With all the news coming out of upcoming new releases, rumours of foldable screens and leaks hinting at various exciting handset designs, you might think we are living in the golden age of the smartphone. However, when you get past the hype and look at the numbers, are we actually buying these new phones in any big way?
According to the latest research from Strategy Analytics, global smartphone shipments fell in the last quarter (Q4) of 2017, and in a big way. In fact, it was the largest drop in shipments that has ever been observed in the history of smartphones, decreasing by nine per cent compared to Q4 2016.
To put it in numerical terms, in the last quarter of 2016 almost 439 million smartphones were shipped around the globe. In Q4 of last year, that number fell to just over 400 million. So are we just not buying phones at the same rate any more, or is there another story hiding under the data?
A major reason for this drop in sales is due to China, where the demand for smartphones dropped by 16 per cent between Q4 2016 and Q4 2017. The Chinese market has always been one of the biggest in the world for mobile phones, so it is no surprise that this had a big impact.
According to Linda Sui, one of Strategy Analytics' directors, this “collapse in the huge China market” was due to a combination of “longer replacement rates, fewer operator subsidies and a general lack of wow models”.
However, despite such a drop at the end of the year, overall 2017 was still a decent period for smartphones. In fact, global shipments actually grew for the year as a whole, with more than 1.5 billion units shipped for the first time in history.
Furthermore, the drop in sales in Q4 is not bad news across the board. In fact, some smartphone manufacturers have a lot of positives to take away from the end of 2017. For example, Apple found itself with a bigger share of the market than Samsung, for the first time in a while.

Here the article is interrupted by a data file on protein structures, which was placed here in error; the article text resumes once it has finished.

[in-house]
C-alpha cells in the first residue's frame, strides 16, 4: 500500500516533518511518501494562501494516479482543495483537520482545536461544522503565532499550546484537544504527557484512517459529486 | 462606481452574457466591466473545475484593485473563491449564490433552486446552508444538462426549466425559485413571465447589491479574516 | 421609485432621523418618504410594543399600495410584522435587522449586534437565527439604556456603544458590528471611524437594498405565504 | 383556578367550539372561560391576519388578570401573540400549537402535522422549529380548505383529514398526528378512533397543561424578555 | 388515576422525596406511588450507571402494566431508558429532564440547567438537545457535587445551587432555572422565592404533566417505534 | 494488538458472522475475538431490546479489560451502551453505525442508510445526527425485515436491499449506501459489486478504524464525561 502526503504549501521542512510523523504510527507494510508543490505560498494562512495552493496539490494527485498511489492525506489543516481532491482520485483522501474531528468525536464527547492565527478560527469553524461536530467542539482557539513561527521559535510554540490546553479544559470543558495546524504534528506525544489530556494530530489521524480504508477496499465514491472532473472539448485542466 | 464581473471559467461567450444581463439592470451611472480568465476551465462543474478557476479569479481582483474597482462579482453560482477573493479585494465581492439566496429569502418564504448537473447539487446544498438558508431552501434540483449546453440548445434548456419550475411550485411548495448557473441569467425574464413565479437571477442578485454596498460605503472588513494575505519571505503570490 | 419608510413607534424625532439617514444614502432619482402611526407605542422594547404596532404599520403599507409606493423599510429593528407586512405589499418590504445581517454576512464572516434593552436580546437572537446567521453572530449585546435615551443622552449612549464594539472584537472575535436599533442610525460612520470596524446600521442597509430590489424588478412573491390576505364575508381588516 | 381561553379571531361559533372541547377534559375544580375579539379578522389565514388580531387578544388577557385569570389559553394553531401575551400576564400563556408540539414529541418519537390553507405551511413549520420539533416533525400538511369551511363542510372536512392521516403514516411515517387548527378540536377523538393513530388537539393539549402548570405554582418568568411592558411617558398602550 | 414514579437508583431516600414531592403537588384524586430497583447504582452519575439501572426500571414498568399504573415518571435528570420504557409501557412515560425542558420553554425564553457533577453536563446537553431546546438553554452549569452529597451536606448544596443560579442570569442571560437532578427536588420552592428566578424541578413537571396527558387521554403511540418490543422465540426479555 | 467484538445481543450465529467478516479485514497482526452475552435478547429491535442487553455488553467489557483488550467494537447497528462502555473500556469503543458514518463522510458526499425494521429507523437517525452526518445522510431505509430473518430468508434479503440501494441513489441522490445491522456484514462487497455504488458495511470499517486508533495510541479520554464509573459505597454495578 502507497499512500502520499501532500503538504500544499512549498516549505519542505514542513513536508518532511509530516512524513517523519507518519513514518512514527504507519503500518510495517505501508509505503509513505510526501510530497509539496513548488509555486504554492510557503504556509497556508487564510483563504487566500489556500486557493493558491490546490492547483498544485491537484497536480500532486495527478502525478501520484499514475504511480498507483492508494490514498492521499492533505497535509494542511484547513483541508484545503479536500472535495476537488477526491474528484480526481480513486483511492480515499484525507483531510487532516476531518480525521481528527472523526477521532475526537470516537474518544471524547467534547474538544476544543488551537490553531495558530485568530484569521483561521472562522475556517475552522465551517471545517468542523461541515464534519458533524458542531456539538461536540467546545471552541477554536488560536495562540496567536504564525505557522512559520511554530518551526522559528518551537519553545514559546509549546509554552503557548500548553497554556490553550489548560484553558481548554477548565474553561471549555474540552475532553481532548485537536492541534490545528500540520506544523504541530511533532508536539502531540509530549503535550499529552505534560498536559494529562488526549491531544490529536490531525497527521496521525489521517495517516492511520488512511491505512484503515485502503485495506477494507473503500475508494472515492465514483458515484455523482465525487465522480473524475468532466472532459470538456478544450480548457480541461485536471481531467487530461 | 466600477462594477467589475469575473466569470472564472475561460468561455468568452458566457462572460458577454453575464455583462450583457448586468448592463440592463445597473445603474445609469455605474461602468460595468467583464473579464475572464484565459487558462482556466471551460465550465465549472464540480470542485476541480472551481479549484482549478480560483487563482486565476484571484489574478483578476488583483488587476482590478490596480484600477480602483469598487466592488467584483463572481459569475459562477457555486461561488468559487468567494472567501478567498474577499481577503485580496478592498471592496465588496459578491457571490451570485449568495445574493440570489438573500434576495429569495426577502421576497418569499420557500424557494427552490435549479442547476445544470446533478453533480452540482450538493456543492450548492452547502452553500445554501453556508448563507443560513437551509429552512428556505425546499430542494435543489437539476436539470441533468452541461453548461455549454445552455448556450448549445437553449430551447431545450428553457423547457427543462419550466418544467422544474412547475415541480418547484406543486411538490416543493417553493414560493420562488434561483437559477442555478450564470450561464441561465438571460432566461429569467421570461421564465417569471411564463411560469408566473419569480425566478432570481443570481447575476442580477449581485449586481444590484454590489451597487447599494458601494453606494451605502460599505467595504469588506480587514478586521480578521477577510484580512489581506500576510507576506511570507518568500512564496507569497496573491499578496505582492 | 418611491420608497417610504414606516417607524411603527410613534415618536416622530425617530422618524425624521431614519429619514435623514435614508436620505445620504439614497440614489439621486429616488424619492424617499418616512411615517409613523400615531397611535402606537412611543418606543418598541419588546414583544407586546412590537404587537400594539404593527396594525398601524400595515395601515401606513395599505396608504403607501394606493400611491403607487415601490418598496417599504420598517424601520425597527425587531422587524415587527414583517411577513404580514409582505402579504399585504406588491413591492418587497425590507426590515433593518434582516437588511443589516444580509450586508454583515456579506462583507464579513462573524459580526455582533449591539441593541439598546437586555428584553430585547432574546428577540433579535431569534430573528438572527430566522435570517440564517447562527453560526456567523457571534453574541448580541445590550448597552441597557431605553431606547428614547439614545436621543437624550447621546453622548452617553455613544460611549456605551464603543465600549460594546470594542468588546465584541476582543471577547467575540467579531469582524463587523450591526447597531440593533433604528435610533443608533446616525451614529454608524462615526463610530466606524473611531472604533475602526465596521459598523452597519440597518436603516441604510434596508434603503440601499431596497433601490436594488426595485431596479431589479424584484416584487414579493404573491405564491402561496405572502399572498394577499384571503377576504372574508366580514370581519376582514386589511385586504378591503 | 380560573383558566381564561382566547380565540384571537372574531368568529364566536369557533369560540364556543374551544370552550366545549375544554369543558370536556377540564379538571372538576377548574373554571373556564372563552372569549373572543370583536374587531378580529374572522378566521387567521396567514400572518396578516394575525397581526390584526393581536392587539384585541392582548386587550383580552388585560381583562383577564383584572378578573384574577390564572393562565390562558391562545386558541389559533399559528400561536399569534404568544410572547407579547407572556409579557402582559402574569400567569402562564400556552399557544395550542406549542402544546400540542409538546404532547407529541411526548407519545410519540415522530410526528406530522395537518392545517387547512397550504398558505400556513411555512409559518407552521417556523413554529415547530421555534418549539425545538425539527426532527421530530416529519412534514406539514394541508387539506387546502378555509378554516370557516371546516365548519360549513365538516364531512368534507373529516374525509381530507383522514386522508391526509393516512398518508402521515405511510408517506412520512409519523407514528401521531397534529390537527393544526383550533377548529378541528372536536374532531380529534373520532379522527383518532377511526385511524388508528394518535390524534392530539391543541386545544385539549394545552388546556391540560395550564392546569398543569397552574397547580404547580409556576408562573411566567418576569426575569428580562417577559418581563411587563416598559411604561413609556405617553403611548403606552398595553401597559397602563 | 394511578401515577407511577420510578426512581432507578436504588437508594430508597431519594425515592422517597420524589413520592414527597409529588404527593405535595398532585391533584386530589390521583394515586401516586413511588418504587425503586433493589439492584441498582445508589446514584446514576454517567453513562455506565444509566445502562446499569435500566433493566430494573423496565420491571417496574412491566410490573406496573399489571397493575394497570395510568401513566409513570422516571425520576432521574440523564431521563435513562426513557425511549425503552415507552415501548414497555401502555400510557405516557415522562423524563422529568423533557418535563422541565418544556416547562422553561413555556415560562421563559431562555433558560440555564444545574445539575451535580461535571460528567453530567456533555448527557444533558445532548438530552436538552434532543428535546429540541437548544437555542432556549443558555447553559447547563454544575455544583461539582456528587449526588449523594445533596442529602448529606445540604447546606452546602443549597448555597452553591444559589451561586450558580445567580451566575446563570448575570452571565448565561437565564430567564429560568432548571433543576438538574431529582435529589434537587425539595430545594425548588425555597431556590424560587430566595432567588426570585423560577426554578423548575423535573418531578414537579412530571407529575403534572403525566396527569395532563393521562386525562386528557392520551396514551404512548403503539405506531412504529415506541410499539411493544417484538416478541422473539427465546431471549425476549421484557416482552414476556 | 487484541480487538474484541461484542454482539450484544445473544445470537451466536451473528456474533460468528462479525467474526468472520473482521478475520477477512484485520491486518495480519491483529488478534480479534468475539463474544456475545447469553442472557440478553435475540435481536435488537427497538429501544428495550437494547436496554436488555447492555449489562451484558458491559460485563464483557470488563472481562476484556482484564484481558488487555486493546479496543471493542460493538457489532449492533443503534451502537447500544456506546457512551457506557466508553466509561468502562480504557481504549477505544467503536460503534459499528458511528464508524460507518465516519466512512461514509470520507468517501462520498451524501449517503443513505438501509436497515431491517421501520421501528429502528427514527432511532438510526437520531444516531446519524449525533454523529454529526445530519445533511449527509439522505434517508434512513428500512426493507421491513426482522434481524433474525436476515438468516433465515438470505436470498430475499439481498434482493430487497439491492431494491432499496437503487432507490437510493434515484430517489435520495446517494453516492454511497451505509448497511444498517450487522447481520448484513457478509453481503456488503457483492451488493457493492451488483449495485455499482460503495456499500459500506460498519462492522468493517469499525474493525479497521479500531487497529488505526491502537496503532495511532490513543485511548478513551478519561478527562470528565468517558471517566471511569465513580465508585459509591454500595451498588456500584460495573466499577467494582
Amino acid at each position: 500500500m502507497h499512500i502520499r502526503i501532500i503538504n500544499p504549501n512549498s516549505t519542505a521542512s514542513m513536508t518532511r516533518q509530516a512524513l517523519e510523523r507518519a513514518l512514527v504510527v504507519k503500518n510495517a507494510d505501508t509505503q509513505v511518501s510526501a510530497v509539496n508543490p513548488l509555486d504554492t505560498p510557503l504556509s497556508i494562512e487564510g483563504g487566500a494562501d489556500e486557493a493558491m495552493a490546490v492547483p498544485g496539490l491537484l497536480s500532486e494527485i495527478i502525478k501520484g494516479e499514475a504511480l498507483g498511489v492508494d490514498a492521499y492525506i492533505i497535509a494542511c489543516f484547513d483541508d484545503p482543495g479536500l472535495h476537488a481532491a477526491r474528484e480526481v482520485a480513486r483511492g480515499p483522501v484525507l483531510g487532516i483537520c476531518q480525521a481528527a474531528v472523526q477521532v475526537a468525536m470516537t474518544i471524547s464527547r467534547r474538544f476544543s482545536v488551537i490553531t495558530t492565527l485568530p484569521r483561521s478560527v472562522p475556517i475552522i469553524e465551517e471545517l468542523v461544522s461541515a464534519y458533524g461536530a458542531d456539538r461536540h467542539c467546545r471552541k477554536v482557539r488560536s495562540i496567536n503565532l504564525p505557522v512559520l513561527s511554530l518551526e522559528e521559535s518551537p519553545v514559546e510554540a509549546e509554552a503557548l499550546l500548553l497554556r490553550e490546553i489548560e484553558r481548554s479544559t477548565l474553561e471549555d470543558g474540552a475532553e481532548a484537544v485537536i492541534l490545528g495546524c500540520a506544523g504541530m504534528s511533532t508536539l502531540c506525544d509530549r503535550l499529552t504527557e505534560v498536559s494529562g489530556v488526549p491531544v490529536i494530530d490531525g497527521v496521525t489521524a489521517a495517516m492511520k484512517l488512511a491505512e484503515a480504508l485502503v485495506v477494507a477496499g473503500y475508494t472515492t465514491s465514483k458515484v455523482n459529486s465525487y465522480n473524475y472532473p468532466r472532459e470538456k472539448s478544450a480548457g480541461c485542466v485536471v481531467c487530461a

The California tech giant shipped 77.3 million phones in Q4 2017, which is a small drop compared to Q4 2016's figure of 78.3 million. However, Apple's main rival Samsung saw shipments drop by a larger 3.1 million, down to 74.4 million units.
This means that Apple closed out 2017 with a 19.3 per cent share of the market, while Samsung trailed behind with 18.6 per cent. While this is a big positive for Apple, it is worth bearing in mind that for 2017 as a whole, the company's market share was only 14.3 per cent, while Samsung dominated with 21.1 per cent.
In addition, things aren't looking amazing for Apple in the long-run. Neil Mawston, executive director at Strategy Analytics, pointed out: “Despite robust iPhone X demand and an iPhone average selling price approaching an incredible US$800 (around £567), we note global iPhone volumes have actually declined on an annual basis for 5 of the past 8 quarters.
“If Apple wants to expand shipment volumes in the future, it will need to launch a new wave of cheaper iPhones and start to push down, not up, the pricing curve.”
Elsewhere, Huawei continues to be a solid third-place contender with around ten per cent of the market, both in Q4 and across 2017 as a whole. This is roughly the same as it was a year ago, with Strategy Analytics noting that the company is struggling to break into markets outside of Asia.
No matter what happens, it's clear that 2018 will be an exciting year for smartphone fans. Such a large drop in shipments is bound to shake up the market; who knows, maybe we'll see a reasonably priced iPhone in the next 12 months?